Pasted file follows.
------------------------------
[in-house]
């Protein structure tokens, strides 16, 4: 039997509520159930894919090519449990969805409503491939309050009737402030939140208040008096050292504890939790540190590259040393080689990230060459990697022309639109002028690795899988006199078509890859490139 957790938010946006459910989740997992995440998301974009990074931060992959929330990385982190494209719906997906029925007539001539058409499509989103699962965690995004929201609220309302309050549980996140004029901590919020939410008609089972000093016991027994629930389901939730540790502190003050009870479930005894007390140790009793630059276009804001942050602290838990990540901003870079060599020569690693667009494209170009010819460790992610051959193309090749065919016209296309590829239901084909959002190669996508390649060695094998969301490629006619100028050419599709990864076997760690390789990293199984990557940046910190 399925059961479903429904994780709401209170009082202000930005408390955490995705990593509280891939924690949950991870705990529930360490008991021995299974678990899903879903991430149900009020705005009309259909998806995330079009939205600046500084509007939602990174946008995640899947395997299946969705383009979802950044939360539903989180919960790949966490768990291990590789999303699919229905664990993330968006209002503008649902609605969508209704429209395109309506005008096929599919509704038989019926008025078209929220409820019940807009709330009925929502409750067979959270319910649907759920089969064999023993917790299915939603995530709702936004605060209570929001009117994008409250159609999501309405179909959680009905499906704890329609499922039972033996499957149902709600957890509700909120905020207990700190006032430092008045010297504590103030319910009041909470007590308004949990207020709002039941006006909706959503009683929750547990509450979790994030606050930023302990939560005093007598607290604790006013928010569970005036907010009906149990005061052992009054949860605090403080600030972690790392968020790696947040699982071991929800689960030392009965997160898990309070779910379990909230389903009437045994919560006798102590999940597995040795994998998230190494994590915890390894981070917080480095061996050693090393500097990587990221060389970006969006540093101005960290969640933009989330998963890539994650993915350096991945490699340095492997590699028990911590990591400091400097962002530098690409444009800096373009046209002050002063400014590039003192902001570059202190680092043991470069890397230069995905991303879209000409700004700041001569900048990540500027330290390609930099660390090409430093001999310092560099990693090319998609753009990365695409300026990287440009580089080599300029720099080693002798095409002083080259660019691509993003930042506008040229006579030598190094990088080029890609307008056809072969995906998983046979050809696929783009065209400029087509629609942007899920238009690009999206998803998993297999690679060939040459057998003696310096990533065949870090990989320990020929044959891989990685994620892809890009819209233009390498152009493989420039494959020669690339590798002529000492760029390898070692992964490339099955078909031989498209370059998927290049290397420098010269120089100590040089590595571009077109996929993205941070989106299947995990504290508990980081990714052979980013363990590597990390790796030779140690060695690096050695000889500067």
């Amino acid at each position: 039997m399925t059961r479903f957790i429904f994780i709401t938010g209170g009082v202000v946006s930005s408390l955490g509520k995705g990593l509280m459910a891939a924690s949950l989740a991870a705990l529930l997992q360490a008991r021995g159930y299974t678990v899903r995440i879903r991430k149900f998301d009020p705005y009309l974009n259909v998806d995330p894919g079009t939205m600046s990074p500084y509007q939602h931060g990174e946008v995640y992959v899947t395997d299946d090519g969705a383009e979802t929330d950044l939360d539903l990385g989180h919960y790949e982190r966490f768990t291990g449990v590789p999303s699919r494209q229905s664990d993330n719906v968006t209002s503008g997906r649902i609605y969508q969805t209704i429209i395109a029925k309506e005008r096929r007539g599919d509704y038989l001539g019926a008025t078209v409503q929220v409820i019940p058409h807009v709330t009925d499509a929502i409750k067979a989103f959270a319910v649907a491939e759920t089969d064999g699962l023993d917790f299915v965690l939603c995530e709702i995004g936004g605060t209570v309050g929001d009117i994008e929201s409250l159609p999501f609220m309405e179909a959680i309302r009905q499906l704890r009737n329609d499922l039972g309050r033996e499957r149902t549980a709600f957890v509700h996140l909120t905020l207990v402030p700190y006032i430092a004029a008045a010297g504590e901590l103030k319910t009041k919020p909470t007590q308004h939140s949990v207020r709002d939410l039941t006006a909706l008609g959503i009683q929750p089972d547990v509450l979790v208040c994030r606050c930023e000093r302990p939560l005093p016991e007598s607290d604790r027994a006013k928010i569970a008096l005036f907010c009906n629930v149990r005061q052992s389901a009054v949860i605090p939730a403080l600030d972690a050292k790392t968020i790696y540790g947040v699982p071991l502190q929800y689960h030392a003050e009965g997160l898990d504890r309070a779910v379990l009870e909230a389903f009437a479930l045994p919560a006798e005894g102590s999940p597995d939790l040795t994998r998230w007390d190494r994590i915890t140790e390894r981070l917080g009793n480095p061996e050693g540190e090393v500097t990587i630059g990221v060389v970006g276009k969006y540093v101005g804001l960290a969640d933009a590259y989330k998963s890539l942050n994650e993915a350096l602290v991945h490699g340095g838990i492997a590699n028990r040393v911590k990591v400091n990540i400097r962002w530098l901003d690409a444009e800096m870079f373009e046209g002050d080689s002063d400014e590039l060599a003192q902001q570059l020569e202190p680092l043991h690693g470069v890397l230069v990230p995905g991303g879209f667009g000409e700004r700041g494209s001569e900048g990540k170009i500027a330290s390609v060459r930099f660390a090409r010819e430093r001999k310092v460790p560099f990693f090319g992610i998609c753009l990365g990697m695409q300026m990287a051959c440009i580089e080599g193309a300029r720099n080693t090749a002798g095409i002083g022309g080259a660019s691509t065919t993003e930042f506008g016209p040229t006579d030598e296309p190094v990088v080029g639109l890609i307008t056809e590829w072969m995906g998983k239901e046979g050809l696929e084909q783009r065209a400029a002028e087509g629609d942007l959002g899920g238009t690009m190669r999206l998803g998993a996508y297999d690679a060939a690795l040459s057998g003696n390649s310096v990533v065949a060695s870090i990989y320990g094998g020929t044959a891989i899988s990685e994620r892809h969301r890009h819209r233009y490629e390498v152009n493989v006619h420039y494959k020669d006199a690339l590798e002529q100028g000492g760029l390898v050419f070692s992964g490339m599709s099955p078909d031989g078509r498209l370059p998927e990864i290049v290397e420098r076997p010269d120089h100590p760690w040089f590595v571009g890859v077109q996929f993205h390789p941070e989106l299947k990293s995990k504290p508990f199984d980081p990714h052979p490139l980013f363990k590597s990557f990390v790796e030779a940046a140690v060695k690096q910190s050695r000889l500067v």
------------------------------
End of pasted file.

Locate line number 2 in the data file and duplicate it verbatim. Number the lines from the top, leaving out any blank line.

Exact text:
């Protein structure tokens, strides 16, 4: 039997509520159930894919090519449990969805409503491939309050009737402030939140208040008096050292504890939790540190590259040393080689990230060459990697022309639109002028690795899988006199078509890859490139 957790938010946006459910989740997992995440998301974009990074931060992959929330990385982190494209719906997906029925007539001539058409499509989103699962965690995004929201609220309302309050549980996140004029901590919020939410008609089972000093016991027994629930389901939730540790502190003050009870479930005894007390140790009793630059276009804001942050602290838990990540901003870079060599020569690693667009494209170009010819460790992610051959193309090749065919016209296309590829239901084909959002190669996508390649060695094998969301490629006619100028050419599709990864076997760690390789990293199984990557940046910190 399925059961479903429904994780709401209170009082202000930005408390955490995705990593509280891939924690949950991870705990529930360490008991021995299974678990899903879903991430149900009020705005009309259909998806995330079009939205600046500084509007939602990174946008995640899947395997299946969705383009979802950044939360539903989180919960790949966490768990291990590789999303699919229905664990993330968006209002503008649902609605969508209704429209395109309506005008096929599919509704038989019926008025078209929220409820019940807009709330009925929502409750067979959270319910649907759920089969064999023993917790299915939603995530709702936004605060209570929001009117994008409250159609999501309405179909959680009905499906704890329609499922039972033996499957149902709600957890509700909120905020207990700190006032430092008045010297504590103030319910009041909470007590308004949990207020709002039941006006909706959503009683929750547990509450979790994030606050930023302990939560005093007598607290604790006013928010569970005036907010009906149990005061052992009054949860605090403080600030972690790392968020790696947040699982071991929800689960030392009965997160898990309070779910379990909230389903009437045994919560006798102590999940597995040795994998998230190494994590915890390894981070917080480095061996050693090393500097990587990221060389970006969006540093101005960290969640933009989330998963890539994650993915350096991945490699340095492997590699028990911590990591400091400097962002530098690409444009800096373009046209002050002063400014590039003192902001570059202190680092043991470069890397230069995905991303879209000409700004700041001569900048990540500027330290390609930099660390090409430093001999310092560099990693090319998609753009990365695409300026990287440009580089080599300029720099080693002798095409002083080259660019691509993003930042506008040229006579030598190094990088080029890609307008056809072969995906998983046979050809696929783009065209400029087509629609942007899920238009690009999206998803998993297999690679060939040459057998003696310096990533065949870090990989320990020929044959891989990685994620892809890009819209233009390498152009493989420039494959020669690339590798002529000492760029390898070692992964490339099955078909031989498209370059998927290049290397420098010269120089100590040089590595571009077109996929993205941070989106299947995990504290508990980081990714052979980013363990590597990390790796030779140690060695690096050695000889500067």